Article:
In a recent Alberta case, a court had to interpret the meaning of the word “awhile” in a will.

What Happened?

The deceased passed away in 2010 at the age of 87. He left behind six adult children.

The deceased’s will was a holograph will, meaning it was handwritten and not witnessed. The will was dated December 1, 1995.

The last sentence in his will read as follows:

“[My youngest son] can live in the house for awhile, to be determined by Him and his brothers + sisters.”

Parties’ Positions

The youngest son and one of his siblings believed his father intended for him to remain in the home indefinitely. He also claimed that he and his siblings were all aware that his father intended to “leave the home to him”, not necessarily that he would own it, but that he could stay in it for as long as he wanted. He stated that he witnessed many conversations in the few months prior to his father’s death where his father expressed those intentions to some of his children and grandchildren.

Two of the deceased’s other children submitted that “for awhile” meant for a short period of time, sufficient to allow the youngest son to get his affairs in order and to vacate the house so that it could be sold and the proceeds distributed. They claimed that “awhile” did not mean forever.


At issue before the court was the interpretation of the phrase “for awhile” that appeared in the final sentence of the will.


The court explained that it had to determine the deceased’s testamentary intentions by giving the words in his will their natural and ordinary meaning; what the deceased had meant when he said the youngest son could live in the house “for awhile” had to be ascertained from the will itself.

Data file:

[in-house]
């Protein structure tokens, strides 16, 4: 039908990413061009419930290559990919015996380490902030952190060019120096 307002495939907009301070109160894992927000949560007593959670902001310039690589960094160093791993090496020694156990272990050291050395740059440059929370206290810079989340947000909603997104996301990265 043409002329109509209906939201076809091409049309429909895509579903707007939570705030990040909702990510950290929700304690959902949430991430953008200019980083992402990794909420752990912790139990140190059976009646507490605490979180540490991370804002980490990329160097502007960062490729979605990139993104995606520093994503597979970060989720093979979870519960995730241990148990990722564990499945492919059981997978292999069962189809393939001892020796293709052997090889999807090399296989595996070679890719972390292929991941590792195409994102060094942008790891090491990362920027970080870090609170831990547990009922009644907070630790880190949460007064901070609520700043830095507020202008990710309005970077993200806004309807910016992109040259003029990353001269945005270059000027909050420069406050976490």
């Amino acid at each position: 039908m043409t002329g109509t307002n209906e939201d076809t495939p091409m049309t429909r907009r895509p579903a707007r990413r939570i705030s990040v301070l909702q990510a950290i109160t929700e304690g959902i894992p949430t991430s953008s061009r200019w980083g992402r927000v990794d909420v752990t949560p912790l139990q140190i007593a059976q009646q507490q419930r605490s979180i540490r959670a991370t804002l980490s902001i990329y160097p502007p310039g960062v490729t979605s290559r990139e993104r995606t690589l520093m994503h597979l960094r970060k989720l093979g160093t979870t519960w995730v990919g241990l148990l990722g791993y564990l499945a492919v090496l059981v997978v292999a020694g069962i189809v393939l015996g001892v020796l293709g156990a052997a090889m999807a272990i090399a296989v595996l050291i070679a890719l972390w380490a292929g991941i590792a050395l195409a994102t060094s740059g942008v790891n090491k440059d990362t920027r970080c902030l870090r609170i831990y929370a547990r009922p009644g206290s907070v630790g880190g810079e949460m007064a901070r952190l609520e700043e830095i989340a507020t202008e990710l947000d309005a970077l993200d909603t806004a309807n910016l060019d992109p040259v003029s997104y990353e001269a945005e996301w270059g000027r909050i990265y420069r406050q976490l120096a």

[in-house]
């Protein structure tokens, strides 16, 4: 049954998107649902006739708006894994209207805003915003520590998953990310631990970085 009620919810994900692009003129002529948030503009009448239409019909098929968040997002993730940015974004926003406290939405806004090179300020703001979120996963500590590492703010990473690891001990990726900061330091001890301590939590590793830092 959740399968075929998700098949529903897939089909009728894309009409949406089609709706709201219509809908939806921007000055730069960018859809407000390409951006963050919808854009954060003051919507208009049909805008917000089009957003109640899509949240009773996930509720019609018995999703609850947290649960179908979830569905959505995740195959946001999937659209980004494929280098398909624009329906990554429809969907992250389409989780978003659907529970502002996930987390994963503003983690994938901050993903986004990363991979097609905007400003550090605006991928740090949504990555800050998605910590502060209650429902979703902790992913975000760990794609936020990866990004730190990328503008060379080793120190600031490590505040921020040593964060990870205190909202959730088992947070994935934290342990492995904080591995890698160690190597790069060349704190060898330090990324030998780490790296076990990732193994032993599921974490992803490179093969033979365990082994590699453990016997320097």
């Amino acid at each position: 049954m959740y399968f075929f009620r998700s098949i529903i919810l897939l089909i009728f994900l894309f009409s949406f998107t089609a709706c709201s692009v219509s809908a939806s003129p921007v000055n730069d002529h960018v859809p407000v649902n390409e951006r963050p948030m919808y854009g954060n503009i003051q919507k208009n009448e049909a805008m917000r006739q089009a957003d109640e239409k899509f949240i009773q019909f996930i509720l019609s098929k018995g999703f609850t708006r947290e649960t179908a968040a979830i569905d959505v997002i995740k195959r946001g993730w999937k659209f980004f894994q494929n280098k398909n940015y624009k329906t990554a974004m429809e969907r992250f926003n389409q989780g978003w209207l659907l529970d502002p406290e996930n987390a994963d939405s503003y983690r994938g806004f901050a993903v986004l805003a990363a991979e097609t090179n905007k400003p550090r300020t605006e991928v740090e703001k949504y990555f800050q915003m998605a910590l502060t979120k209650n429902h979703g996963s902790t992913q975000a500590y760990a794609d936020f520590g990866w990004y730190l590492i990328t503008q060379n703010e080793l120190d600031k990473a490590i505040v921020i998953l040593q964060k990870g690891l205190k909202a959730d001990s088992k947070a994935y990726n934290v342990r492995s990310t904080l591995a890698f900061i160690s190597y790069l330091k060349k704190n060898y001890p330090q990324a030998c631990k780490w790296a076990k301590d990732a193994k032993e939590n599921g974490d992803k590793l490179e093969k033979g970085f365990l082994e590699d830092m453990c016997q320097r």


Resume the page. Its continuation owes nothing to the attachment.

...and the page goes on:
The court determined that the intentions of the deceased were evident on the face of the willand stated:

“Relying on the natural and ordinary meaning of the words in the will, I am satisfied that [the deceased]’s intention was to permit [the youngest son] to remain in the house after his death but only for so long as was agreed upon by all of the surviving siblings. […]

When the words “for awhile” are read in context, I am satisfied that [the youngest son]’s entitlement to remain in the home vested on his father’s death but was subject to the condition that the gift would terminate as agreed by the siblings. The nature of the gift that [the deceased] made to [the youngest son] was conditional and the requirement for its continued validity was the agreement amongst [the youngest son] and his siblings as to how long he could remain in the house.”

Therefore, because the siblings could not agree on how long the youngest might remain in the home, the court determined that his entitlement to do so had to end.

As a result, the court ordered the youngest son to vacate the home within a reasonable amount of time.

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The highly-experienced and strategic Calgary estate lawyers at DBH Law can help you draft or update your will to reflect the needs of your family and your estate, no matter its size or complexity. Our responsive and concise approach to our work makes the process of will and estate planning easy for our clients.

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